The idea that we so-called humans are essentially not real but rather characters in an enormously sophisticated, superhumanly created computer simulation was developed in a seminal paper about 15 years ago by the Oxford philosopher Nick Bostrom, who now heads that university’s Institute on the Future of Humanity.
Bostrom is no eccentric academic crank working alone inside a ramshackle Oxfordshire farmhouse wearing a tea-stained pullover. He is a world-famous thinker whom the prestigious and decidedly mainstream journal Foreign Policy has chosen as one of the world’s top 100 global thinkers.
Important physicists also take his work seriously. Both Bill Gates and Tesla creator Elon Musk are big fans. (I have no trouble seeing Musk as part of an alternative reality.)
“For me,” Bostrom says about this idea, “it’s not just an intellectual game. It’s an attempt to orient myself in the world, as best I can understand it.”
Orienting ourselves toward the world — in Hawaii’s particular case, the world of our politicians.
“That is the universe I live with.” Ernest Nomura, Honolulu deputy corporation counsel
Here’s living proof that our political leaders inhabit that world. Not long ago, as Anita Hofschneider reported in Civil Beat, an arbitrator upbraided Honolulu city officials for failing to pay money the city owes United Public Workers as a result of losing a labor dispute.
Time and again, the city has been ordered to pay the money. Time and again, it simply has not done so, costing the taxpayers about $100,000 in fees and interest with the promise of much more to come.
The arbitrator said the city has “not offered any coherent explanation for their failure to comply with various arbitration decisions and court orders.” He called the city’s behavior “simply madness.”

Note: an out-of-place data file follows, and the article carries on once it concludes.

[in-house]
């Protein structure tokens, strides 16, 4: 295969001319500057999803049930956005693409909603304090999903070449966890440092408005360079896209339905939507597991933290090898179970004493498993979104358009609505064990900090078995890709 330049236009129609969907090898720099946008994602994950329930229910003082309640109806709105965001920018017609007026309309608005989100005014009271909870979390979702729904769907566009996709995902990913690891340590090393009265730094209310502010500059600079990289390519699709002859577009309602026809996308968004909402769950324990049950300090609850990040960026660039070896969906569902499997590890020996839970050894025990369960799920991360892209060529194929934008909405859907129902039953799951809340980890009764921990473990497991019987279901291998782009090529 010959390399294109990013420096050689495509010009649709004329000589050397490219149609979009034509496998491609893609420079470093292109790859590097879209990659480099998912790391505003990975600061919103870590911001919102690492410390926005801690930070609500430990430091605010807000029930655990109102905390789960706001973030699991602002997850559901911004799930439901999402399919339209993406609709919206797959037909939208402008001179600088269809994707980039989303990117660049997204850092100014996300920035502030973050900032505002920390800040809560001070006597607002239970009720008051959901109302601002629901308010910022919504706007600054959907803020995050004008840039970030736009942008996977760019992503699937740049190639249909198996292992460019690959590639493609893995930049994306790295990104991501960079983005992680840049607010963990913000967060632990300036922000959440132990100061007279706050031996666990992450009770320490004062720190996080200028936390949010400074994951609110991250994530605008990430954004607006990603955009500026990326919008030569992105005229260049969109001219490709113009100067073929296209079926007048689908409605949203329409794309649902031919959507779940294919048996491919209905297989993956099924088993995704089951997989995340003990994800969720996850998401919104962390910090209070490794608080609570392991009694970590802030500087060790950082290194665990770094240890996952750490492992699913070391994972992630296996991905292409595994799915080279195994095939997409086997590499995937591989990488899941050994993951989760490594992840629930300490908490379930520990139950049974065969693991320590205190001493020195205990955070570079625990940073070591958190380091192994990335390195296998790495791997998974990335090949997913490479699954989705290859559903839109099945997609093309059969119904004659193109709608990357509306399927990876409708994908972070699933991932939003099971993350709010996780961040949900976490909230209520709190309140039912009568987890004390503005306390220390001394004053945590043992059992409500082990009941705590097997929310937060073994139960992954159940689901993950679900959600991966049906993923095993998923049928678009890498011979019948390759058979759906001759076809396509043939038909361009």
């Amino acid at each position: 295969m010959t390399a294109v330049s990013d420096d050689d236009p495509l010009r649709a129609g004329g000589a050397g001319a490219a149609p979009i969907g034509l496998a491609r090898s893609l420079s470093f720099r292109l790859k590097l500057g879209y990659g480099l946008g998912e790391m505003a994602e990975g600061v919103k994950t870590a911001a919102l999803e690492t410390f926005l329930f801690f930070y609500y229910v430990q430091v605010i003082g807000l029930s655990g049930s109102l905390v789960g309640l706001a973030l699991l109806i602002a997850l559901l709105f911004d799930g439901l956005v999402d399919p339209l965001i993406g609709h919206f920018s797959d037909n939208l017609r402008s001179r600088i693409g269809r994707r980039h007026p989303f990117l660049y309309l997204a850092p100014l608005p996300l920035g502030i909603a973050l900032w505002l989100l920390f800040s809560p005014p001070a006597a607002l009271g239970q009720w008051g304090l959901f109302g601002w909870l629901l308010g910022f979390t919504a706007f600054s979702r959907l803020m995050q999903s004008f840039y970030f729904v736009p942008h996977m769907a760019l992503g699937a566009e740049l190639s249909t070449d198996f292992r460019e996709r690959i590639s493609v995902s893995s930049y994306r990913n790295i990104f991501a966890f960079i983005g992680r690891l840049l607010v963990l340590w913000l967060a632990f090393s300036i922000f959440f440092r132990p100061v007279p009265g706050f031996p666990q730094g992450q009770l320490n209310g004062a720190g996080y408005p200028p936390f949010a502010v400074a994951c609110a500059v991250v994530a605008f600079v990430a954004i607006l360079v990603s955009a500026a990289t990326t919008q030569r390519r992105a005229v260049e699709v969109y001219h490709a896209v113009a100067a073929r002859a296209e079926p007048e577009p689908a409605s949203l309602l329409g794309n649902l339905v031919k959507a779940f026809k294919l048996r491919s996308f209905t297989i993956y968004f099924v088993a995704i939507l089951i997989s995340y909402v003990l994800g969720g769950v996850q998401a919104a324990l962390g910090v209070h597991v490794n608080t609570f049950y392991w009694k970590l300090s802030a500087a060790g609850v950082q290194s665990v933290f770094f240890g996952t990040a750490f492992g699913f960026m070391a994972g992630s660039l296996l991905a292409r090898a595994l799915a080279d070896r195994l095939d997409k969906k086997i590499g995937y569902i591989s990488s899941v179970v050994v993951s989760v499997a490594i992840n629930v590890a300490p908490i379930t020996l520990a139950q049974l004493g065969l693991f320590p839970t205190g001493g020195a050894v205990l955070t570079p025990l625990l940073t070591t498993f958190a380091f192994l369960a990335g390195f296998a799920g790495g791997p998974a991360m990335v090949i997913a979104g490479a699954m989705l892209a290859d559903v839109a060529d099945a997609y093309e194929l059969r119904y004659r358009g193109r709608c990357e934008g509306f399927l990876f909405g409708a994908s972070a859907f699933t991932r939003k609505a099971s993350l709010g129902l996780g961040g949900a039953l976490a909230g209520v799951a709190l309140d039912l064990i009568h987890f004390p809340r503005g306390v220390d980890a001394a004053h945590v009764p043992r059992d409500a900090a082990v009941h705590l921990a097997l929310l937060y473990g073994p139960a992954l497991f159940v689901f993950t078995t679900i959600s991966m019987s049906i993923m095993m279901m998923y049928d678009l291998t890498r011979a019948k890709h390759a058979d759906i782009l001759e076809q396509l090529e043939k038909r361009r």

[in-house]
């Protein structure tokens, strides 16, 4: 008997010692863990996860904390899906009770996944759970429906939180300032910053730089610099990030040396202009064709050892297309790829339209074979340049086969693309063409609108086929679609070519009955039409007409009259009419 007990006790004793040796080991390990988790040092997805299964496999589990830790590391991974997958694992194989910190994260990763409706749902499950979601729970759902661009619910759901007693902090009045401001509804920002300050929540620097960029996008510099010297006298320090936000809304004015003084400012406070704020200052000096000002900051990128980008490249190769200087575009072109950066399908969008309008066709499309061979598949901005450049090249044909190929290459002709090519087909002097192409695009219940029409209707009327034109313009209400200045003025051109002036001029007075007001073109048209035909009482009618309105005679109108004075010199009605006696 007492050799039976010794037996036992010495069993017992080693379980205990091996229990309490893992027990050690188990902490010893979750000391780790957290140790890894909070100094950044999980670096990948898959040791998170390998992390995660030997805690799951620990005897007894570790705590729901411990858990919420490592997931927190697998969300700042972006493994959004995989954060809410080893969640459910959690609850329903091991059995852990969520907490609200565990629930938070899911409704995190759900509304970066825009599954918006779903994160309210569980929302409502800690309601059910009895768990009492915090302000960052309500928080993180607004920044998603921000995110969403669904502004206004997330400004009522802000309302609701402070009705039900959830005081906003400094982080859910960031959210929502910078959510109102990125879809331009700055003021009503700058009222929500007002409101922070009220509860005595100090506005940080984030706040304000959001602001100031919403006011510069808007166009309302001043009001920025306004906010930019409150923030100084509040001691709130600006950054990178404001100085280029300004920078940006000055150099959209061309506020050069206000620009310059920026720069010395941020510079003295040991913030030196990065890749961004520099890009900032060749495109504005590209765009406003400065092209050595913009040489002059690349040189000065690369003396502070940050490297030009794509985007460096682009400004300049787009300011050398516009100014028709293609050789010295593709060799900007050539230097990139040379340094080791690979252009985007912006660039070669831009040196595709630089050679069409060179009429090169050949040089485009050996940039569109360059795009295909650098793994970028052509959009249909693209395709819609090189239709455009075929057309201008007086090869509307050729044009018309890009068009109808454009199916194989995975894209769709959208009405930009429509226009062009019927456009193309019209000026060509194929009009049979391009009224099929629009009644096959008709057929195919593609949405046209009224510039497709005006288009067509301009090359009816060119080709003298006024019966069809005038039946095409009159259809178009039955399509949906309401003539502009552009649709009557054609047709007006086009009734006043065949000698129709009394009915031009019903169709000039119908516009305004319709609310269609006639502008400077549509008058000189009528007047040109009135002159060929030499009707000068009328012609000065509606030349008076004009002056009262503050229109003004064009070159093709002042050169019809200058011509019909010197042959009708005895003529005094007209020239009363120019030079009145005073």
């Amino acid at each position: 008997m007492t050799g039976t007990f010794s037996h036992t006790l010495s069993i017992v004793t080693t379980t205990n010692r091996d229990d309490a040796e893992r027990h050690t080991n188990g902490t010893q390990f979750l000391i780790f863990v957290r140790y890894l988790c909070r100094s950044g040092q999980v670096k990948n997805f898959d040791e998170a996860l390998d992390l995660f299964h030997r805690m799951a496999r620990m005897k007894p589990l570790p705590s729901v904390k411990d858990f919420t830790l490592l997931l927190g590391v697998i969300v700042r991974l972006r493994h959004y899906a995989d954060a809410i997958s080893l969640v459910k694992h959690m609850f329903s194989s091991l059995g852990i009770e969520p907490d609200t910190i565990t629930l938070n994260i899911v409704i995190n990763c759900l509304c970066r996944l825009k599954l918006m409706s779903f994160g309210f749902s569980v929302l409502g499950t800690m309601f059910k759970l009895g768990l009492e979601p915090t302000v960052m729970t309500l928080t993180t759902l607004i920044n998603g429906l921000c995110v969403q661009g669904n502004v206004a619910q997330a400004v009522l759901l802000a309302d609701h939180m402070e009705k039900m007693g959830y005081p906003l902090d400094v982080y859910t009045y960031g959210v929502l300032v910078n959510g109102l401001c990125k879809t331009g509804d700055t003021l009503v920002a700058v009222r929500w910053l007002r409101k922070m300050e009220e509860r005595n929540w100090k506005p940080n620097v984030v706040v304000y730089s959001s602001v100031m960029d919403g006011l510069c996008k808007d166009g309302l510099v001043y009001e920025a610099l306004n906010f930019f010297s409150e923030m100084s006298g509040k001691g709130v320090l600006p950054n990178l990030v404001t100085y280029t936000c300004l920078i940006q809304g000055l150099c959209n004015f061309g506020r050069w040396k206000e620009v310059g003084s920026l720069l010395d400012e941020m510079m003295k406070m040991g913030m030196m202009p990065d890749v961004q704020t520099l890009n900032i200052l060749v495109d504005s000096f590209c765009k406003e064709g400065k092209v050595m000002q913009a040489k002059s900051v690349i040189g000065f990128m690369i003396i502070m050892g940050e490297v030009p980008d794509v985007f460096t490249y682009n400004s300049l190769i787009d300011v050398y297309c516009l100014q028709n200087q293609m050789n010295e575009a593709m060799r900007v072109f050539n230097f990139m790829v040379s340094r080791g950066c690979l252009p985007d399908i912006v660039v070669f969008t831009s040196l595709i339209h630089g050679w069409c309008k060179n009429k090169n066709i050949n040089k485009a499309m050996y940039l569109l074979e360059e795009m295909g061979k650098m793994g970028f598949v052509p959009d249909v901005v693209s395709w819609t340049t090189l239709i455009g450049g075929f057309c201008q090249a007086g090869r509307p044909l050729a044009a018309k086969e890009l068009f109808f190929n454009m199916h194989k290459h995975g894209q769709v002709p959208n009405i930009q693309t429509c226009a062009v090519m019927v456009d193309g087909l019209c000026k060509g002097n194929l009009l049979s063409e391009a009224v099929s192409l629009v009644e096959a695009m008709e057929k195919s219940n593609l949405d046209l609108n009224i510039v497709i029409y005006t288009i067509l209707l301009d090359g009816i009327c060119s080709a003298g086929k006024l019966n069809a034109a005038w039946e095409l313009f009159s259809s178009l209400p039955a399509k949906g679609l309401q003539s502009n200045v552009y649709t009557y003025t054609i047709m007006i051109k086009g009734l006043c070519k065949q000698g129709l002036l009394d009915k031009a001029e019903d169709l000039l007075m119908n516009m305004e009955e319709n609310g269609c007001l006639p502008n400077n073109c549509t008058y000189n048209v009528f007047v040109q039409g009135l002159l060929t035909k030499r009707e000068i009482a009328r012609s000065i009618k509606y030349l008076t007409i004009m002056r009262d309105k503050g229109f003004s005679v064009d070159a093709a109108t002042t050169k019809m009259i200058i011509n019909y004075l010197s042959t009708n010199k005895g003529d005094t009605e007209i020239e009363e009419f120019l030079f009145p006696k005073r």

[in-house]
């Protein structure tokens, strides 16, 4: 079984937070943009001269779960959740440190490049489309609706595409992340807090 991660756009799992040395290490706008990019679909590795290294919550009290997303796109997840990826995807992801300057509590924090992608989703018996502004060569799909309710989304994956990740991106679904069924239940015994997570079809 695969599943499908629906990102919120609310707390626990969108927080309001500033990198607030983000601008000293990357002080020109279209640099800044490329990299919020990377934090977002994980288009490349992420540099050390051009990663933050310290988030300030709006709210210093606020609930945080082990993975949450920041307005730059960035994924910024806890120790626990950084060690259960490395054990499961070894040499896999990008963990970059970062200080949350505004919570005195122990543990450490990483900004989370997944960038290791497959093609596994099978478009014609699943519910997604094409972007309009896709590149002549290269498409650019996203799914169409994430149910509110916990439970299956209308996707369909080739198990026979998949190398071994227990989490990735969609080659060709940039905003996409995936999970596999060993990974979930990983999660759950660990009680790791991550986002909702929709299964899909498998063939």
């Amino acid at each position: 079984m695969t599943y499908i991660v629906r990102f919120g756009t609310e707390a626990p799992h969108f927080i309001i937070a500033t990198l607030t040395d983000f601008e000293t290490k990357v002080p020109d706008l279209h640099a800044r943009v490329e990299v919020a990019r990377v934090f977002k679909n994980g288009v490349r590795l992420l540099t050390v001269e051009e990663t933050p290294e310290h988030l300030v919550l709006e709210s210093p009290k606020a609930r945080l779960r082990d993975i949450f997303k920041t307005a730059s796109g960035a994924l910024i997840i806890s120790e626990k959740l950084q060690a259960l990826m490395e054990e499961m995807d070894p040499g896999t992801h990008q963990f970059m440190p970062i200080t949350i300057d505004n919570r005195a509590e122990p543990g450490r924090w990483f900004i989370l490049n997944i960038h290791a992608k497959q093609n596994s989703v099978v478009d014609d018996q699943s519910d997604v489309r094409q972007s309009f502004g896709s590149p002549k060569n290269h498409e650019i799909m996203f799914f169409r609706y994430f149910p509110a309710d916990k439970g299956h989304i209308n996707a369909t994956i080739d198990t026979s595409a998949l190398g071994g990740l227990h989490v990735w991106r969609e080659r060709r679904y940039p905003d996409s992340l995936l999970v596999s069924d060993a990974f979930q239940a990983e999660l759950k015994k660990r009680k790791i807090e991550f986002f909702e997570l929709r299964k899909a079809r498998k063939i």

No, it’s not madness, Ernest Nomura, the unlucky deputy corporation counsel who must have pissed somebody off royally to get stuck with this case, told the arbitrator.
Nomura said he could “fully appreciate” the arbitrator’s frustration, “but that is the universe I live with.”
So you got your theorists, gazillionaire technistos, and dyed in the wool Hawaii practitioners making the case. That should be good enough to rock your so-called world.
But why do those higher beings out there make our leaders do such dumb things?
The frustrating but true answer is we cannot know because we are not superhuman. All we can do is apply our primitive, earthling imagination. So here goes:
Maybe these simulation creators have a superhuman sense of irony.
Maybe they are sadists who delight in putting a concealed electric shock device on our hamster wheel.
Maybe, for reasons we can’t possibly understand, things also work this way in the unfathomable outer-world.
Or maybe as gamers, the superhumans don’t care about anything outside of their extraterrestrial parents’ couch.
During his 1992 presidential debate with George H.W. Bush and Bill Clinton, the late Ross Perot, one of the most successful independent candidates for president in U.S. history, said this about the gridlock in Washington:
“It’s not the Republicans’ fault, of course, and it’s not the Democrats’ fault. Somewhere out there there’s an extraterrestrial that’s doing this to us, I guess.”
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Neal Milner is a former political science professor at the University of Hawaii where he taught for 40 years. He is a political analyst for KITV and is a regular contributor to Hawaii Public Radio's "The Conversation." His most recent book is The Gift of Underpants. Opinions are the author's own and do not necessarily reflect Civil Beat's views.